ORLANDO, FL — If you are a mechanical contractor, have you ever taken the time to estimatetruejobsite productivity? Did it ever occur to you that your workers engage in nonproductive (ineffective) activities at least 25% of the time? Is there a way to reduce indirect operations on the jobsite? These were some of the questions posed to Construction Con-tractors Alliance (CCA) members at its recent meeting here. The person posing the questions (and giving answers) was Kerry O’Brien, B.E., P. Eng., and owner of K.E. O’Brien & Associates Inc., Toronto, ON, Canada, a construction productivity consultant. O’Brien titled his presentation “Jobsite Productivity Management.” He showed CCA members some facts and figures from his three-year study on productivity measurement. The study used this work sampling technique on a total of nine different commercial/institutional projects:

15 people;

32 rounds per day;

10 days of observations (4,800 total observations); and

22 studies over a three-year period.

The studies produced results which were broken down into five separate categories:1.Direct installation, e.g., actualdirect installation;

2. Indirect operations, e.g., job setup, reading drawings, setting up tools;

3. Materials handling, e.g., unloading truck, moving materials to installation area;

4. Ineffective activities, e.g., late start/early finish, coffee breaks, early lunch/late return; and

5. Miscellaneous, e.g., getting coffee for the crew, unknown absence. O’Brien set out to attack three categories, which he said are “under the contractor’s direct control.” Those categories included indirect operations, materials handling, and miscellaneous. He noted that ineffective activities can also be reduced, but the percentage decrease is not as dramatic as the other categories. The ultimate goal is to increase direct installation.

The “Before Picture”

The study showed the following percentages:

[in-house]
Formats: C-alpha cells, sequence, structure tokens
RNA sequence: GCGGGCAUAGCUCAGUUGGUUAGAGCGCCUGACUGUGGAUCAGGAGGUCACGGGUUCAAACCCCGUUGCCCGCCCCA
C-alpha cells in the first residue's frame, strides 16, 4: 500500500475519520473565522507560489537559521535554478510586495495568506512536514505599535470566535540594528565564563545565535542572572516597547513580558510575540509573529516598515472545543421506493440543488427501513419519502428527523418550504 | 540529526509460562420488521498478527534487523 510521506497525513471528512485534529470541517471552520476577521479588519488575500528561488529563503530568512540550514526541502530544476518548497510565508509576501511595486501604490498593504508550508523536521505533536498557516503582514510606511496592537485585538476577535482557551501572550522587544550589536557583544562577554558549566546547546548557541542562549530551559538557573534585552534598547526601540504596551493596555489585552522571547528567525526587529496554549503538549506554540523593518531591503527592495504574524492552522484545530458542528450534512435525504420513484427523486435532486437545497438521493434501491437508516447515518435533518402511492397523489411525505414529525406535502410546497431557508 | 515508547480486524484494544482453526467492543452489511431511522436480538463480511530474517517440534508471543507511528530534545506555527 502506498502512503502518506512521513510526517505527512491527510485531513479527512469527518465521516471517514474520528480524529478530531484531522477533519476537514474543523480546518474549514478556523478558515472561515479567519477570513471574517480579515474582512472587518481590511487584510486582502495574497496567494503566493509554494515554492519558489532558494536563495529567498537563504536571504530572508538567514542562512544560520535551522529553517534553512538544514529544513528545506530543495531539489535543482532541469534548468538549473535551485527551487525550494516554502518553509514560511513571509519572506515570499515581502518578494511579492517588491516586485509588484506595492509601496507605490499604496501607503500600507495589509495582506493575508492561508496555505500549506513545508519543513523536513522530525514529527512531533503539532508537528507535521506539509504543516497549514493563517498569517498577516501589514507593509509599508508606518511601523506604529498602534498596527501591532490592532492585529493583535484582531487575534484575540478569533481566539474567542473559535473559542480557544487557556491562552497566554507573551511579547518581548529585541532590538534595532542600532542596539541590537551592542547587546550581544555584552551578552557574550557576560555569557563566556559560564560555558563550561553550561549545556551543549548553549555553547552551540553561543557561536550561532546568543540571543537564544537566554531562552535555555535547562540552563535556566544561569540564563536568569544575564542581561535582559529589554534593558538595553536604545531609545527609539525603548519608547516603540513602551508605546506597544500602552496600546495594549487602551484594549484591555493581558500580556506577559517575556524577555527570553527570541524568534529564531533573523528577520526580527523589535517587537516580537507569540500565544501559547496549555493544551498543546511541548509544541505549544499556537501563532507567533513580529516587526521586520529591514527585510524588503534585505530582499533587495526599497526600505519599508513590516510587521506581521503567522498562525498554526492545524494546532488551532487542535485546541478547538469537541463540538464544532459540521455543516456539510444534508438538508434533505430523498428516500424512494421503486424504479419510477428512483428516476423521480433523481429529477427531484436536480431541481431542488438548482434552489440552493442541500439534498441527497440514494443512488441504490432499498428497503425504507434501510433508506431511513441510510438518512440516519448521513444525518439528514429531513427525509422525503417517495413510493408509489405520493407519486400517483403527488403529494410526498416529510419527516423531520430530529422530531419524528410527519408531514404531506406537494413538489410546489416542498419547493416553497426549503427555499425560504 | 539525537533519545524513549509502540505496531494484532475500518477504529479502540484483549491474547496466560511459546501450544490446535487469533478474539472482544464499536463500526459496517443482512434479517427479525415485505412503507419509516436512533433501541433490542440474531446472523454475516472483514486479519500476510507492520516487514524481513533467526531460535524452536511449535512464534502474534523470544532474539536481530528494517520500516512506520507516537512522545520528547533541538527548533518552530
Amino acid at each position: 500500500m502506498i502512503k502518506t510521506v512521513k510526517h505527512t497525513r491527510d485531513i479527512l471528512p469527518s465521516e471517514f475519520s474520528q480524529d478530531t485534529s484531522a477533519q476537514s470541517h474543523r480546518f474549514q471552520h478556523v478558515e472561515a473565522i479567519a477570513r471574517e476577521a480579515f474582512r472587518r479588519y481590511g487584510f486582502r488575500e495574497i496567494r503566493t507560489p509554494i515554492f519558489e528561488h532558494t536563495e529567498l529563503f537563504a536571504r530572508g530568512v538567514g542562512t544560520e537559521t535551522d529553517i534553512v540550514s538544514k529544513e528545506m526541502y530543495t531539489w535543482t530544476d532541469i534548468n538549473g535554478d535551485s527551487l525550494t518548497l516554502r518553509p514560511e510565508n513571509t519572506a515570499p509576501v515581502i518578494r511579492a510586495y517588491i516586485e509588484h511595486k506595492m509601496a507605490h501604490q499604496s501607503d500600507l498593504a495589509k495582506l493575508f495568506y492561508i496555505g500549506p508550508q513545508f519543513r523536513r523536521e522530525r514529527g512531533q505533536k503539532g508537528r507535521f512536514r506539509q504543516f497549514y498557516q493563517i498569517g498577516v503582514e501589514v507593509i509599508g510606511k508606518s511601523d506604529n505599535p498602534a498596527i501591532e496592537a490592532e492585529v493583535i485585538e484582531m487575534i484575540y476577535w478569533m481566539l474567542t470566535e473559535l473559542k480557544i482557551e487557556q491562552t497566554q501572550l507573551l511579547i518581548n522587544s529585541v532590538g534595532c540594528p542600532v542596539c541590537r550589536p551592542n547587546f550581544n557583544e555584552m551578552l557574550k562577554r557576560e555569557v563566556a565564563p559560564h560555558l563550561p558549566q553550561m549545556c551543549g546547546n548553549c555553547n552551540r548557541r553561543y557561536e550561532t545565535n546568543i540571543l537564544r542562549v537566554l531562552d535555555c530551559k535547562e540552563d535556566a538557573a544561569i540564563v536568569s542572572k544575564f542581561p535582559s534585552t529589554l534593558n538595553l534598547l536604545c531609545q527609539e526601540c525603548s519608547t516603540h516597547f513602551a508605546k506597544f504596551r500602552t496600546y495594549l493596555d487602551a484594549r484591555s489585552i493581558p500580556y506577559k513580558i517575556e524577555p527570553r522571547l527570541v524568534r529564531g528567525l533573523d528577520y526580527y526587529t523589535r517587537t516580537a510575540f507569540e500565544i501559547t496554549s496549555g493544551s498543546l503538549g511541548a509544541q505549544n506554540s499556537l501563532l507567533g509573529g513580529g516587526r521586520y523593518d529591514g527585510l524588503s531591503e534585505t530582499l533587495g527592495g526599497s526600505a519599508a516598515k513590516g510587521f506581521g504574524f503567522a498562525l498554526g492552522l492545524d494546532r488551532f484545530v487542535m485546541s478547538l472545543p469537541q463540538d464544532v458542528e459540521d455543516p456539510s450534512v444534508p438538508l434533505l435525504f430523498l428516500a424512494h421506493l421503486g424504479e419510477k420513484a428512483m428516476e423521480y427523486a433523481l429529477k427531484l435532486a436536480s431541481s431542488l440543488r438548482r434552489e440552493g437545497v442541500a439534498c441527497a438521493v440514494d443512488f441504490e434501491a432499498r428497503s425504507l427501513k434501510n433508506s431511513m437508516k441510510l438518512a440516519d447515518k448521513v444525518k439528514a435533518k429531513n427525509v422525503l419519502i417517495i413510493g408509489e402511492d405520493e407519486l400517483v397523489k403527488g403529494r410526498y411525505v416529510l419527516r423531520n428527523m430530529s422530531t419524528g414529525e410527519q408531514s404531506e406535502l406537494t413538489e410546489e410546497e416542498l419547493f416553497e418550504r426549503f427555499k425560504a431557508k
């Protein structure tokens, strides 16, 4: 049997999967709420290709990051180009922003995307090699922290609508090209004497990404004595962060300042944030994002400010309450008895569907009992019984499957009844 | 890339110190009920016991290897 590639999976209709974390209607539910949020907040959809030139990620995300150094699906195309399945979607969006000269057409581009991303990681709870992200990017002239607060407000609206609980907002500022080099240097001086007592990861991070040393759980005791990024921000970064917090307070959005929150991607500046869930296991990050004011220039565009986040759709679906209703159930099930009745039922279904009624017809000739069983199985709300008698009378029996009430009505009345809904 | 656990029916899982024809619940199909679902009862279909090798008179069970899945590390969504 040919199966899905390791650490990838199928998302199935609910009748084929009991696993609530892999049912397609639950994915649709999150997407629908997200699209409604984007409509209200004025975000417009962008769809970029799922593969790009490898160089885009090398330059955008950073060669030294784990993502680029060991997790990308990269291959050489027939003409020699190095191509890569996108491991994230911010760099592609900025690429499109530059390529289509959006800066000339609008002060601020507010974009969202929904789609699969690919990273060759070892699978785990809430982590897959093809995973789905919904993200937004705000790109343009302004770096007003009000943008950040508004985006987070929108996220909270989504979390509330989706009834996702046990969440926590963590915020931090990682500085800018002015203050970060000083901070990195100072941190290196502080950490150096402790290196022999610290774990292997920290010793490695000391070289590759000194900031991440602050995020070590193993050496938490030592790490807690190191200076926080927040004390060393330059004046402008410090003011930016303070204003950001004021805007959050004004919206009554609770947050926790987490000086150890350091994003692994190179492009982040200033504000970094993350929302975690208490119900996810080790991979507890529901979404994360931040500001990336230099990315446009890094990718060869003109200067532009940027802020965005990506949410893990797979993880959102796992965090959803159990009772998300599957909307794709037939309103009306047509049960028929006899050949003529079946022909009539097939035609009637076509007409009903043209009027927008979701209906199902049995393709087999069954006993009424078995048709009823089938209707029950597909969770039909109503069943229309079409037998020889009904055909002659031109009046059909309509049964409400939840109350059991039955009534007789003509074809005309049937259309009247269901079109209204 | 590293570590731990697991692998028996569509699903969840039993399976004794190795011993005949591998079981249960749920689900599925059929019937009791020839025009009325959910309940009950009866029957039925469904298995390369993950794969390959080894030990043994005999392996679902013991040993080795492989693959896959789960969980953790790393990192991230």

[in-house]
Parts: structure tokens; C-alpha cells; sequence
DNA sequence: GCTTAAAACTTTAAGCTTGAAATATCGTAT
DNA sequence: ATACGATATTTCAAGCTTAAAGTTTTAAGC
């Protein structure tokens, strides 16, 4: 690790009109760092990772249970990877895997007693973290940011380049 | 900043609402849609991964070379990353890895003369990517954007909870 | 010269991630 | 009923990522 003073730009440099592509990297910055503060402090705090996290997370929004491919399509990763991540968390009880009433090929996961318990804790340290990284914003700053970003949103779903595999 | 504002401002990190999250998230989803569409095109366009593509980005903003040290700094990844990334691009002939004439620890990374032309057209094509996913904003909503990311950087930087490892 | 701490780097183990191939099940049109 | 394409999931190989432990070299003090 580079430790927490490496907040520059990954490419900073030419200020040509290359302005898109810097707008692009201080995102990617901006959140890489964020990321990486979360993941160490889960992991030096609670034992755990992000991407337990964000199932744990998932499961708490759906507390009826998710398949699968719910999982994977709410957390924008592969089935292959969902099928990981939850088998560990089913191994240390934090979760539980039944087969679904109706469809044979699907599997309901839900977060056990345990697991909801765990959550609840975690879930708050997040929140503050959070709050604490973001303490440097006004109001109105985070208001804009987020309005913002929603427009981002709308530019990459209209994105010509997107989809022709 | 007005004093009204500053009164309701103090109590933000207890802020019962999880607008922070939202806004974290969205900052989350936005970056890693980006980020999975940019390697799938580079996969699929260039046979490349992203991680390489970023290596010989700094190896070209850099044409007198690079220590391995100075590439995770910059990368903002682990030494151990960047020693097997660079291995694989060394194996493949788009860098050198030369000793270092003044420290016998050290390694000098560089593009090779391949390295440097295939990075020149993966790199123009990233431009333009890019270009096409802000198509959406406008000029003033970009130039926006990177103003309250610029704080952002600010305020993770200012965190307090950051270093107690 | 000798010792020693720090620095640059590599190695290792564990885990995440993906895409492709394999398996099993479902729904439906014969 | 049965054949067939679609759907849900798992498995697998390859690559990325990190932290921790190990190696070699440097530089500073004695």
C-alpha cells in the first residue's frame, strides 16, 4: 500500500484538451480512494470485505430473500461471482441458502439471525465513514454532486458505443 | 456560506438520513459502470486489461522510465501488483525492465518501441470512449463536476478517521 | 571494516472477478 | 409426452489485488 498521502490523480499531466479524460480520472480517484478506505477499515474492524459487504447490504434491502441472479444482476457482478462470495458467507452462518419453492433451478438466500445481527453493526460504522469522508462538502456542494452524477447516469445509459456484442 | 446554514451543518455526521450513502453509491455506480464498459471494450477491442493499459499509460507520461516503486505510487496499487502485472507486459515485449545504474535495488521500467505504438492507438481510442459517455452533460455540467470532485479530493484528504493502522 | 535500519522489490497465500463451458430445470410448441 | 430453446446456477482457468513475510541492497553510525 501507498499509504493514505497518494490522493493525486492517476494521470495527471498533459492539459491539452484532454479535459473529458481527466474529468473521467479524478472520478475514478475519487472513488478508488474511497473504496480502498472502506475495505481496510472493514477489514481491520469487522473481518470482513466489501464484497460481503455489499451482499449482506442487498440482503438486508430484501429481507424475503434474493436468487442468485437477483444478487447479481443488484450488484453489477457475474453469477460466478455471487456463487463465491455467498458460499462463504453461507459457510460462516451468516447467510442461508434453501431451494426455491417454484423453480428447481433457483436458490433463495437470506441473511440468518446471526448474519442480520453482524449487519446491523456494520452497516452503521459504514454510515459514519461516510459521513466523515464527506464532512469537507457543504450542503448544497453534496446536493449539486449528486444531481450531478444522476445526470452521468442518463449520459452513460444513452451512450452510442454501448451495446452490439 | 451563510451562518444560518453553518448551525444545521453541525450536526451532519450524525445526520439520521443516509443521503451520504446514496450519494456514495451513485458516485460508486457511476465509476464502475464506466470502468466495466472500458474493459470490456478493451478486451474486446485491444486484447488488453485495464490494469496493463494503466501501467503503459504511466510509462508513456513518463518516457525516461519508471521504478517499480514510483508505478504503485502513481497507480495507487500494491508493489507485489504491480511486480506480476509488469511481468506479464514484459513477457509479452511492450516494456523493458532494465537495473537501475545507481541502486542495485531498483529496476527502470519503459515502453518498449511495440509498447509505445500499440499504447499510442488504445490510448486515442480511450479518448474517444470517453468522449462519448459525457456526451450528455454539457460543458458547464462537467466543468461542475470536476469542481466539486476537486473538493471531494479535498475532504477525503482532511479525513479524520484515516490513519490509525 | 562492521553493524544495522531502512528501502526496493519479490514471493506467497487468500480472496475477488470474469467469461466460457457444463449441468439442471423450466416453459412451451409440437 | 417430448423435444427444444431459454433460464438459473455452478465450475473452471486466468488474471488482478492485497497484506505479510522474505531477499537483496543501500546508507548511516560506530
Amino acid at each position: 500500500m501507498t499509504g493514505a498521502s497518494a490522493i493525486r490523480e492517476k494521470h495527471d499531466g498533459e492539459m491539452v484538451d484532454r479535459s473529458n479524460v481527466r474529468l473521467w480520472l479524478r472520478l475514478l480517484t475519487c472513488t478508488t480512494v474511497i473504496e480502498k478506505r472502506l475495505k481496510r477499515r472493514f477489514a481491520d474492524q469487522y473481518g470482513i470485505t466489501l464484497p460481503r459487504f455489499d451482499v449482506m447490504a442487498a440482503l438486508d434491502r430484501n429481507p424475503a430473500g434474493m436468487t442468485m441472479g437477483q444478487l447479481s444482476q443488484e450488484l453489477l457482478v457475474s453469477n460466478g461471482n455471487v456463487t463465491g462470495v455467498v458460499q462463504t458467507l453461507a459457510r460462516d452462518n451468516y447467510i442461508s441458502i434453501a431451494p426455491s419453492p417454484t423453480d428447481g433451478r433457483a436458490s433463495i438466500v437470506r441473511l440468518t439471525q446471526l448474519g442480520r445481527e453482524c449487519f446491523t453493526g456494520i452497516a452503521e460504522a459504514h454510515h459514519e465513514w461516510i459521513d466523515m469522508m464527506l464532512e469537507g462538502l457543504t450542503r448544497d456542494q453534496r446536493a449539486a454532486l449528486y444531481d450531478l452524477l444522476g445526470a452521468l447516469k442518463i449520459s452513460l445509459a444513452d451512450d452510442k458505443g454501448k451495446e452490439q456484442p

• Direct installation – 32%
  • Ineffective activities – 26%
  • Materials handling – 20%
  • Indirect operations – 15%
  • Miscellaneous – 7%
  • O’Brien noted that the last three categories comprised 42% of the total activities and he set out to show contractors how they could decrease that percentage.

    Attendee Bill Jones, of Raven Mechanical Inc., said, “Materials handling and preplanning are the key to improving direct installation.”

    O’Brien added that there were some highs and lows in the direct installation category. “We observed one project with a direct installation rate of 16% and another at 44%.”

    Materials Handling Is The “Wedge”

    He said that the key “wedge” to improving productivity is in materials handling, which can sometimes take up as much as 42% of a journeyman’s day.

    “The point of the wedge should be materials handling,” O’Brien said. “But we are not trying to come up with some new techniques for doing this — this is improving on things we already do.

    “I’m not telling you anything you don’t already know. Construction sites are pathetic and getting worse. And accessibility to materials at the jobsite is very important.”

    O’Brien cited easier access to loading areas, usage of forklifts, and pallet movers as solutions to moving materials more efficiently.

    He recommended the following checklist for site layout and materials handling:

  • Site access;
  • Truck unloading;
  • Hoisting;
  • Distribution;
  • Installation areas;
  • Housekeeping;
  • Site facilities; and
  • Just-in-time delivery.
  • “Materials handling should be a no-brainer to the guys in the field,” he said.

    After recommending solutions to contractors regarding materials handling, indirect operations, and miscellaneous operations, O’Brien’s customers achieved the following jobsite improvements.

  • Direct installation – 52%
  • Ineffective activities – 23%
  • Materials handling – 12%
  • Indirect operations – 10%
  • Miscellaneous – 3%
  • One of the conclusions reached by O’Brien was “productivity has really gone nowhere in my 28 years in the business. If we do nothing about it, maybe we’ll get lucky and things will improve.”

    Sidebar: CCA Surveys Members For ‘Hot Topics’

    ORLANDO, FL — During the CCA meeting, attendees were asked to list some of the “hot topics” facing their businesses and the industry. The following list includes the 12 most frequent responses, listed in descending order:

    1. Materials handling.

    2. Foreman training.

    3. Field incentives.

    4. Expanding operations/diversifying.

    5. Marketing and business development.

    6. Communications.

    7. Labor productivity.

    8. How to set up operating branches.

    9. Training.

    10. Group buying.

    11. Tax avoidance/minimization.

    12. E-commerce and contracting.

    Other responses received included: relationships with general contractors, new tools, CCA programs, computers, indoor air quality, and drug programs.

    The group had one surprising response. Only one person said they were concerned about retaining key employees during slow times.

    Publication date: 03/19/2001